Great Lakes plums the depths of a folky new sound

By Greg Hanlon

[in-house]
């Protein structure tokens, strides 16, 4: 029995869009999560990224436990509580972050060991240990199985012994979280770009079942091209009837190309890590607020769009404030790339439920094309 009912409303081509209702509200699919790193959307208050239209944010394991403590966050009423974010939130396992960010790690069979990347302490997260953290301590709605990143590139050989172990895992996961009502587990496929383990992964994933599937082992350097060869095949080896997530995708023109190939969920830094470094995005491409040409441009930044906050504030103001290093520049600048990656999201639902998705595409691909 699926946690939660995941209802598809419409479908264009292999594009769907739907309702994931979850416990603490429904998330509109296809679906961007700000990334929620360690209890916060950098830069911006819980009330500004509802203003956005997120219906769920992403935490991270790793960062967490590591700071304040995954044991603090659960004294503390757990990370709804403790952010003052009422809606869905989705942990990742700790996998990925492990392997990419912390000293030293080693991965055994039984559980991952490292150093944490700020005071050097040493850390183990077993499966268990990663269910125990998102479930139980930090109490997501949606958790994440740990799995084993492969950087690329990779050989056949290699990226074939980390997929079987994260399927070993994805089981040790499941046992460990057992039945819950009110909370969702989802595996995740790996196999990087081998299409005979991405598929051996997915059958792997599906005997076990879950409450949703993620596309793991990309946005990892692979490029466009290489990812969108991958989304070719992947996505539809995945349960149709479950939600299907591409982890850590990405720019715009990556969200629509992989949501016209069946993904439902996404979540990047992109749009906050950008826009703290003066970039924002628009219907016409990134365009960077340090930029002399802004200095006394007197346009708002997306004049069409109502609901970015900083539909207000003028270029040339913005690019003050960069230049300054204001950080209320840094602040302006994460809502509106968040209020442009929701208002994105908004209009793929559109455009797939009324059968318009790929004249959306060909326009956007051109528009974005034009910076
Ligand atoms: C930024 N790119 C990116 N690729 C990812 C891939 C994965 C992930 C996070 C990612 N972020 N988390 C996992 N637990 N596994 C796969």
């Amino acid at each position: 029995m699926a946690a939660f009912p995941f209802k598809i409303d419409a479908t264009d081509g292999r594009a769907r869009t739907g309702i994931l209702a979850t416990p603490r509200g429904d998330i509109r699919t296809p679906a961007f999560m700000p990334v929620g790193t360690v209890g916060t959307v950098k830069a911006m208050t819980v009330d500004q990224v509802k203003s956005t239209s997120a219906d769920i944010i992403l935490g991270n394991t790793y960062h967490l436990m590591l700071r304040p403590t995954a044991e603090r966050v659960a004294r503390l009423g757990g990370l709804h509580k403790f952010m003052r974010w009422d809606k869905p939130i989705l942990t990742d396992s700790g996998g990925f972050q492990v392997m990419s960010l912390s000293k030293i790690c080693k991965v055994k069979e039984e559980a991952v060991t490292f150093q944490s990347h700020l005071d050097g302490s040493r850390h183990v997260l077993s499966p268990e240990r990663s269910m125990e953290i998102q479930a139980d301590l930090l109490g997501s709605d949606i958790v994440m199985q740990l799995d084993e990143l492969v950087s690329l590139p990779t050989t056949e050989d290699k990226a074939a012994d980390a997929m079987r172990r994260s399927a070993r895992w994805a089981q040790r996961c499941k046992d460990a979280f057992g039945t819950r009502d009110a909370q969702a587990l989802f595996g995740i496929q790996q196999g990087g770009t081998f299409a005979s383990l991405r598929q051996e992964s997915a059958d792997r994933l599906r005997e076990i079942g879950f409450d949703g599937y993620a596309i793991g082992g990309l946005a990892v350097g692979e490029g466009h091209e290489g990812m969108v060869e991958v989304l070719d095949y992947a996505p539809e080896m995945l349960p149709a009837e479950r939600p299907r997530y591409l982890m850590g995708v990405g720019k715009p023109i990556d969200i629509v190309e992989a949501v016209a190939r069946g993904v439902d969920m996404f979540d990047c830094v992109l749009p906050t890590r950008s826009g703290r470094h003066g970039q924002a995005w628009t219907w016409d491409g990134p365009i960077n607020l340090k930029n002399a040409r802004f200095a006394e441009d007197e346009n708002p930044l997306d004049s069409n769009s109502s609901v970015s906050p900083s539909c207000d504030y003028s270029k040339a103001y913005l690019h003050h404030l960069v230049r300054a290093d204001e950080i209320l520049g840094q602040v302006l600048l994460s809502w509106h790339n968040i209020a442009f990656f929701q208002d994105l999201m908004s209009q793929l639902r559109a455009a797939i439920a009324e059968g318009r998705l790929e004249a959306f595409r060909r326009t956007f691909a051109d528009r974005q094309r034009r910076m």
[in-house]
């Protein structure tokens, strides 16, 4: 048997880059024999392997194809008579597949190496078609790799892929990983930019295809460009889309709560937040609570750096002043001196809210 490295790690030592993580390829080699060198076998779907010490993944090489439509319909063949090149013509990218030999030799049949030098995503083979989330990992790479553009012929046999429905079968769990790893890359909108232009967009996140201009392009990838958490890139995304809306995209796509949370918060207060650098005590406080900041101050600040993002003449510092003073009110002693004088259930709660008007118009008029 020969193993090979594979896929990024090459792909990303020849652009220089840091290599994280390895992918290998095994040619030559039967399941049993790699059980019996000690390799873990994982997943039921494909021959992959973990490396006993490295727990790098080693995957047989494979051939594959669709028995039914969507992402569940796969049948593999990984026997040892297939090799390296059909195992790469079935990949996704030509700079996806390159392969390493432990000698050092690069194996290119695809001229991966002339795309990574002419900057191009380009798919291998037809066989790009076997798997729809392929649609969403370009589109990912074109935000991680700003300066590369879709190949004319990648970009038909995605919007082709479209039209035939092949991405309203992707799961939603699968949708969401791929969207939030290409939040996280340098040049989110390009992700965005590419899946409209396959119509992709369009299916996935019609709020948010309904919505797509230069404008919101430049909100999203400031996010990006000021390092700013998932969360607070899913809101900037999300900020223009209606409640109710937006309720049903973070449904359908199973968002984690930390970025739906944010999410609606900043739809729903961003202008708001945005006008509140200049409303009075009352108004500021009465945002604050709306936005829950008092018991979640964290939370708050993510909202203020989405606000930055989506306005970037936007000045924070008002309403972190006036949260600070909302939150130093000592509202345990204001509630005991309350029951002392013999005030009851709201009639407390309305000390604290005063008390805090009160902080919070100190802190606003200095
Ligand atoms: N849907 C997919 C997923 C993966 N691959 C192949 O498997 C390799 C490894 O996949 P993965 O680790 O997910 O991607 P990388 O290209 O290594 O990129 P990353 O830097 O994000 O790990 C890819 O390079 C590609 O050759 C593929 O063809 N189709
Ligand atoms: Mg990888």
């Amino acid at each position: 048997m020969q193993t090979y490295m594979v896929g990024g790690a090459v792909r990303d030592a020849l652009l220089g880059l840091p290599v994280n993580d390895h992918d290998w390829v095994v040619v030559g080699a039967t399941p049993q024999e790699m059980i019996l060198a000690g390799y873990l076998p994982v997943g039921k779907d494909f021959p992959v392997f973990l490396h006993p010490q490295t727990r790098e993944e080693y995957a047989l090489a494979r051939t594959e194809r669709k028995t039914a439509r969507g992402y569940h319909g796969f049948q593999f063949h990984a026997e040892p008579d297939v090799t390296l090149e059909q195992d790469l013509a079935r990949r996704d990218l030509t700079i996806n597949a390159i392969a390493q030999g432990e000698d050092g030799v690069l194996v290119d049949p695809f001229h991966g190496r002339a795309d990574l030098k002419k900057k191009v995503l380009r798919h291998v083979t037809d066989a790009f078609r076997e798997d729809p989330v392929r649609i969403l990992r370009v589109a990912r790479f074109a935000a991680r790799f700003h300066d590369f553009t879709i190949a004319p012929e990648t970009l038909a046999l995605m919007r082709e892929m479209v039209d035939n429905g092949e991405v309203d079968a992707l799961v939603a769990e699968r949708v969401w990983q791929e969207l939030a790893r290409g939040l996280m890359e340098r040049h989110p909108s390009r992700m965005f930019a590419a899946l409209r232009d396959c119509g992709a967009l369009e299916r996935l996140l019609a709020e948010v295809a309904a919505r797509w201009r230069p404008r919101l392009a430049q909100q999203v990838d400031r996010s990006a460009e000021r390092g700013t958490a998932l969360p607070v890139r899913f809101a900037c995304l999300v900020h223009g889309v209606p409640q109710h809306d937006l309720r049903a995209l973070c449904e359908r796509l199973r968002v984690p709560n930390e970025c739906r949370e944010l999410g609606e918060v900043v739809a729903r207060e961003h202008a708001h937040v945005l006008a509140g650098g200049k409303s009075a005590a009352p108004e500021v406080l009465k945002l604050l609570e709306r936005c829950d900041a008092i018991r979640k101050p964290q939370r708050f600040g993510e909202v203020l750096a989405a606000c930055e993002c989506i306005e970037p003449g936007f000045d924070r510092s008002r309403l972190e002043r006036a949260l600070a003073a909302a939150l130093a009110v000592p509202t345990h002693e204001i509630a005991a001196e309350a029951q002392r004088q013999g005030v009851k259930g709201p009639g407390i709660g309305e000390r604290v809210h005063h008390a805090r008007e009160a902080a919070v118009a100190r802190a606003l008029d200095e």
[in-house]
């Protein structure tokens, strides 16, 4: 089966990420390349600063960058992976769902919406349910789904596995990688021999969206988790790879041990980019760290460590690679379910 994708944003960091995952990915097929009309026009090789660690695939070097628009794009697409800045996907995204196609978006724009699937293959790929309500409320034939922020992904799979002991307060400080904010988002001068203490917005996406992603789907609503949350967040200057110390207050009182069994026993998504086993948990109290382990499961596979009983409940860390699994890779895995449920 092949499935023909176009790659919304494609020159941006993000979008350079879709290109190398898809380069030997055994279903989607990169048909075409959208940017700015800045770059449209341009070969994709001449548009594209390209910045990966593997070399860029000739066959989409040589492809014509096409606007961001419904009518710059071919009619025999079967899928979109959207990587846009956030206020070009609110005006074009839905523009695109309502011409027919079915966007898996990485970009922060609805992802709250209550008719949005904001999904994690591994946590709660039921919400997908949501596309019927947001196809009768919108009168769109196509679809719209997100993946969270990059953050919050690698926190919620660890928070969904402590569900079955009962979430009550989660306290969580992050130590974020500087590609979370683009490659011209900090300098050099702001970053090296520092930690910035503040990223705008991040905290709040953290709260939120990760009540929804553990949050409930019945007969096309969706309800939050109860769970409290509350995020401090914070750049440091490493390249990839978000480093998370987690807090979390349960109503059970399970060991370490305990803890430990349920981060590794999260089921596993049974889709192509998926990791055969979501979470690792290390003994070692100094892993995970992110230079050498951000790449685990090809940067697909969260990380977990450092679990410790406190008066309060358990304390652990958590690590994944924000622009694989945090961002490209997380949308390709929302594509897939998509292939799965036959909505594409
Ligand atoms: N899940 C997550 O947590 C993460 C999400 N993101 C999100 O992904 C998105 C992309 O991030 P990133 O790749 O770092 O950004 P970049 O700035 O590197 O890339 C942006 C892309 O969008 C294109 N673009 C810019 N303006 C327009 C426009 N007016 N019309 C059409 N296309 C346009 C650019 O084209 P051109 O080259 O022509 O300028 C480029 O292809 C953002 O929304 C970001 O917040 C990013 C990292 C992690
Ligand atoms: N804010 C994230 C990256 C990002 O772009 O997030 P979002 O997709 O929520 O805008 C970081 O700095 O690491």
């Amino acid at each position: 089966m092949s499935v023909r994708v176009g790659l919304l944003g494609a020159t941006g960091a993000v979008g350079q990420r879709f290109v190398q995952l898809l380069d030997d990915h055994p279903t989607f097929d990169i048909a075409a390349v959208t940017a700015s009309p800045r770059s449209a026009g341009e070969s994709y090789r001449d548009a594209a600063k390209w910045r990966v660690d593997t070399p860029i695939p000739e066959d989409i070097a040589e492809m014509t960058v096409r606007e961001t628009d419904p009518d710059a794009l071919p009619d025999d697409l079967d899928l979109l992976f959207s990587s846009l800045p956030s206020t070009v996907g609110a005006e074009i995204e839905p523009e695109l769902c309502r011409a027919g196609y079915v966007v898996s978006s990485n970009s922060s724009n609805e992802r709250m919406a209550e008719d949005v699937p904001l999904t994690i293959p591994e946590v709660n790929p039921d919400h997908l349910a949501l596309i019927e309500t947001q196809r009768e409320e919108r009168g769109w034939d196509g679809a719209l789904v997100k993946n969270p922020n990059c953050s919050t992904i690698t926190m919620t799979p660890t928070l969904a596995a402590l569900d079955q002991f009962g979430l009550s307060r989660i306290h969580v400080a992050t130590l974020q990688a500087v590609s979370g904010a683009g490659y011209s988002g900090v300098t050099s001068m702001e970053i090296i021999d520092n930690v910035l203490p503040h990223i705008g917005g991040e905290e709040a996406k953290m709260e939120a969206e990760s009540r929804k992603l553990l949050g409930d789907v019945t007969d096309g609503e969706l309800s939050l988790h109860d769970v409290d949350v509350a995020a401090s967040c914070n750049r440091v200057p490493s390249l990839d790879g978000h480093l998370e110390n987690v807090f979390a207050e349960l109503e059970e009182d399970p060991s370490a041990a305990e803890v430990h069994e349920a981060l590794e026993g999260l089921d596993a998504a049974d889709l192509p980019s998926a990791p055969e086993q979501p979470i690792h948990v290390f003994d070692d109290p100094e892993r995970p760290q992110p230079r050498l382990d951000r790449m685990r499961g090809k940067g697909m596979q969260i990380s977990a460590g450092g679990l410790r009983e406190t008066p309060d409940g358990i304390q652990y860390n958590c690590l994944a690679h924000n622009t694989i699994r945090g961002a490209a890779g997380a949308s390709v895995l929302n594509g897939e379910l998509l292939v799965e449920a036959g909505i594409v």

Park Slope’s Union Hall will feature a disparate one-two Brooklyn punch on the night of January 4, when the indie band Great Lakes and folk singer-songwriter Rachel Lipson take the stage on the first Friday of 2008. Though they are originally from the suburbs of Atlanta, Great Lakes has established themselves as fixtures in the Brooklyn music scene. The band’s appearance at Union Hall will be their third. Since their self-titled debut album in 2000, the Great Lakes’ sound has changed considerably. Back then, they were known for a kind of sixties, psychedelic pop sound along the lines of the Beatles, the Kinks and the Zombies. But according to Ben Crum, the band’s lead singer who has been collaborating with lyric-writer Dan Donahue since they were in high school in the early 1990s, “We’ve gotten a little more earthy and folky, and turned away from being psychedelic.” On their latest record, “Diamond Time,” Crum said the Band was one of Great Lakes’ main influences. “We’re trying to blend rock, folk and country,” he said. Crum’s latent southern accent creeps into his baritone voice when he belts out Donahue’s lyrics, which are now “slightly more grounded in reality” than they were during Great Lakes’ early years. Also appearing at Union Hall will be Rachel Nichols, a Brooklyn-based folksinger and songwriter. Nichols’ relatively simple chord arrangements bring out her lyrics, which are simultaneously abstract and intensely personal (think Leonard Cohen, whom Nichols counts as one of her biggest influences). A native of Detroit, Nichols has lived in Brooklyn for nine years. This past summer, she released her latest album, “Pastures,” on Meccico Records, a U.K. label founded and run by members of the band Cornershop, a British indie folk band. She considers herself “more of a writer than a musician,” she said. “But my writing works out best for me in songs.” The sincerity of her lyrics is underscored by the fact that her singing voice isn’t so far removed from her speaking voice. “That’s the great thing about folk music. It’s something anybody can do. I mean, I like my voice and everything, but you don’t have to have a really elaborate, amazing, over-the-top voice to do it,” she said. Lipson is friends with members of Great Lakes; the two acts have discussed collaborating at the January 4th show. “It would be great if we could do that. It all depends on if we have time to get together beforehand,” Lipson said. Also on the bill that night is New York-based indie rock band Bridges and Powerlines playing what has been described as their instantly likable power pop. The Great Lakes and Rachel Nichols play Union Hall, with Bridges and Powerlines, on January 4. Tickets are $7, with the show starting at 8 p.m. Union Hall is located at 702 Union Street. For more information, go to www.unionhallny.com, or call 718-638-4400.

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